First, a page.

After Ray Lewis departed and Dannell Ellerbe bolted for Miami, the conventional wisdom among NFL insiders was that the Ravens would use their top pick in the 2013 draft on an inside linebacker.
It made sense. While they supposedly always adhere to their "best player available" philosophy, the Ravens didn't really have any experienced inside linebackers; the only returning starter, Jameel McClain, missed the Super Bowl run with a serious neck injury and wasn't cleared to play.
But the conventional wisdom about the Ravens shifted when they surprisingly signed Rolando McClain, the talented but troubled former Alabama linebacker who had been cut by the Oakland Raiders. Mr. Draft himself, ESPN's Mel Kiper, stated that the signing gave the Ravens the flexibility to consider other positions with their pick.
Inside linebacker was still a need for them, Kiper said, and McClain obviously had to stay out of trouble, but the Ravens "can pretty much not have to worry about saying, 'We have to have this need filled via the draft,'" Kiper said.
Two weeks later, in the wake of McClain's latest arrest in Decatur, Ala., the wisdom of ignoring shifting needs and sticking with the "best player available" strategy has never been more apparent.
McClain's future in Baltimore is in doubt. The Ravens might cut him, deciding he isn't worth the worry. But they also might elect to wait and see what happens once they get their hands on him. It appears they're going to let the legal process play out first. He is owed due process. Who knows what might happen to the charges?
I'm having trouble advising them just to cut him. They're in the business of winning football games, not making moral stands. They have nothing to lose by keeping him because they don't owe him a cent of guaranteed money. And if they can somehow get him squared away, well, he can play football.
But whatever they decide, the precariousness of McClain's future illustrates how important it is NOT to consider needs or any other factors when drafting young talent.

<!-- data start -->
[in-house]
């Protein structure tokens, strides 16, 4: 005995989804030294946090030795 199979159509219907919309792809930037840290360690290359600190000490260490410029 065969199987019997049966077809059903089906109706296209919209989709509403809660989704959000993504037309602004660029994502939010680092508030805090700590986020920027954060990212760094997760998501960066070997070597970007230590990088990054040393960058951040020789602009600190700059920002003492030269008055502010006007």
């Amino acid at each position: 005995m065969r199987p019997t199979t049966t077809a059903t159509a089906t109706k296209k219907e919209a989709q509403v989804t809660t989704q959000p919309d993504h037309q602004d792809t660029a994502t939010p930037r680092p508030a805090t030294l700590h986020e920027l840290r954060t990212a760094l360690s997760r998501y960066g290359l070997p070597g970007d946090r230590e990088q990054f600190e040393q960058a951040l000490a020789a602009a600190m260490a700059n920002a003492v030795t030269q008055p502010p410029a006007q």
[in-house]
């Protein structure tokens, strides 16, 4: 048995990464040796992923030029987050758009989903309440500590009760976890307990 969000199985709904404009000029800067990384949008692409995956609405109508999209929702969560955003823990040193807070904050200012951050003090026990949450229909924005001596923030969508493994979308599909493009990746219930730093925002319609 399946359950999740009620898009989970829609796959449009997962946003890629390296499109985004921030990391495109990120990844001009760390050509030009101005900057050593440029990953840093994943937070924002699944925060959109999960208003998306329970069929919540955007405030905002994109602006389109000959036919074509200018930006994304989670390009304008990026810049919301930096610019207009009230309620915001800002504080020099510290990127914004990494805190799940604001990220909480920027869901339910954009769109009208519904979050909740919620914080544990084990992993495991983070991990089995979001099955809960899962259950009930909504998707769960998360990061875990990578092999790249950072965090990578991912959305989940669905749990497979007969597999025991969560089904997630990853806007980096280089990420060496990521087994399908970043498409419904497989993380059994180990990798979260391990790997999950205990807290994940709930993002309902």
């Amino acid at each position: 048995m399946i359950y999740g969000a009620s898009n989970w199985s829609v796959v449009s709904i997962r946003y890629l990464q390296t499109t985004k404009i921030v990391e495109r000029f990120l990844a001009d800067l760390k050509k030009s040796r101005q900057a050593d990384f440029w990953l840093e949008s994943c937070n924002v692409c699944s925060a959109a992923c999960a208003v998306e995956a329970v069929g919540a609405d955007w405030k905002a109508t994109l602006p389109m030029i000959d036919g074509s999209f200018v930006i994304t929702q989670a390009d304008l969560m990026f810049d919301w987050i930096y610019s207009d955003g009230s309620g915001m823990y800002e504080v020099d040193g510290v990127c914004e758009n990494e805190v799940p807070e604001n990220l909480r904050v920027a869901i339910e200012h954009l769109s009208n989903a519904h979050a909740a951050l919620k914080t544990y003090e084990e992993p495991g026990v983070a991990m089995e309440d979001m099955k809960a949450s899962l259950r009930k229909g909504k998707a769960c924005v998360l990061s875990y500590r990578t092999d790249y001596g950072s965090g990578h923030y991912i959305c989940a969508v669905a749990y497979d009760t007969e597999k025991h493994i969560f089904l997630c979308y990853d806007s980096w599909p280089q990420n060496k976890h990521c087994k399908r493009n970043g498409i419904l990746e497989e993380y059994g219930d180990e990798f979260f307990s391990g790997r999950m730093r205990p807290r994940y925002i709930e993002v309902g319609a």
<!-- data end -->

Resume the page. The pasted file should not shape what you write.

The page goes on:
Needs come and go. They're fleeting, always changing. They might come into sharp focus for a few weeks, fade in importance after a signing, then suddenly reappear. With Rolando McClain, the Ravens seemingly went a long way toward filling a need, only to see it open up again within days.
A team that tries to match its needs with draft picks is asking for trouble, risking bypassing more talented players just to fill a temporary hole.
It's far simpler and smarter just to take the best player available, regardless of position or whether he fills a need. As Yogi Berra might say, you end up with more better players that way.
After the Ravens ranked 24th in total offense and went 6-10 in 2005, the conventional wisdom was they should draft to improve their offense. But they selected Haloti Ngata, a defensive tackle, with their first pick. It didn't address a need; the Ravens ranked ninth in rushing defense in 2005. But Ngata has become an All-Pro, the backbone of their defense.
If they had succumbed to the urge to fill a need, they wouldn't have Ngata today.
They didn't need a running back in 2008 with Willis McGahee coming off a Pro Bowl season, but they took Ray Rice in the second round because he was there. That worked out decently.
With the uncertainty about Rolando McClain suddenly more glaring, inside linebacker certainly ranks as the Ravens' top need. But they also need a left tackle, a safety, a receiver. And owning the last pick in the first round, they're beholden to an extent to what happens before them … who falls to them.
Since they've said they like at least 32 players in this crop, my guess is they will take someone with that pick rather than trade out of the first round. It might be an inside linebacker, but it also might not be, even though they need one.
There are always other ways to address a need, free agency, a second-round pick. The Ravens have a history of finding undrafted free agent linebackers. Whatever happens, the most important thing is not whether they fill the need, but whether they reach with the pick. They seldom do.